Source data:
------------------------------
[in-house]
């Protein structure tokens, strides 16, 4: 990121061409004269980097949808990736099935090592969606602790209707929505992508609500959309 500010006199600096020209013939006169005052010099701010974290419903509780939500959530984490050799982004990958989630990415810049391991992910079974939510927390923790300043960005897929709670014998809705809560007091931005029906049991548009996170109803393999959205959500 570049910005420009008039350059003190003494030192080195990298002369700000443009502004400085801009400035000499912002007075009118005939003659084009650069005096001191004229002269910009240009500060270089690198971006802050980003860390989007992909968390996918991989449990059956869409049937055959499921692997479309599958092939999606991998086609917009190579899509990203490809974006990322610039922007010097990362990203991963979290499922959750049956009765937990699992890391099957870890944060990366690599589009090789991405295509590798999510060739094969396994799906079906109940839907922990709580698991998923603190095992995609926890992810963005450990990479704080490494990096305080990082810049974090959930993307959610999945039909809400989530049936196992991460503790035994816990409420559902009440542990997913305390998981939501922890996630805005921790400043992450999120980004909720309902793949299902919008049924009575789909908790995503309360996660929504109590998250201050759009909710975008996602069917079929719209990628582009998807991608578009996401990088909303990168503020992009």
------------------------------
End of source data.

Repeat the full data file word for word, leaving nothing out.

[in-house]
């Protein structure tokens, strides 16, 4: 990121061409004269980097949808990736099935090592969606602790209707929505992508609500959309 500010006199600096020209013939006169005052010099701010974290419903509780939500959530984490050799982004990958989630990415810049391991992910079974939510927390923790300043960005897929709670014998809705809560007091931005029906049991548009996170109803393999959205959500 570049910005420009008039350059003190003494030192080195990298002369700000443009502004400085801009400035000499912002007075009118005939003659084009650069005096001191004229002269910009240009500060270089690198971006802050980003860390989007992909968390996918991989449990059956869409049937055959499921692997479309599958092939999606991998086609917009190579899509990203490809974006990322610039922007010097990362990203991963979290499922959750049956009765937990699992890391099957870890944060990366690599589009090789991405295509590798999510060739094969396994799906079906109940839907922990709580698991998923603190095992995609926890992810963005450990990479704080490494990096305080990082810049974090959930993307959610999945039909809400989530049936196992991460503790035994816990409420559902009440542990997913305390998981939501922890996630805005921790400043992450999120980004909720309902793949299902919008049924009575789909908790995503309360996660929504109590998250201050759009909710975008996602069917079929719209990628582009998807991608578009996401990088909303990168503020992009």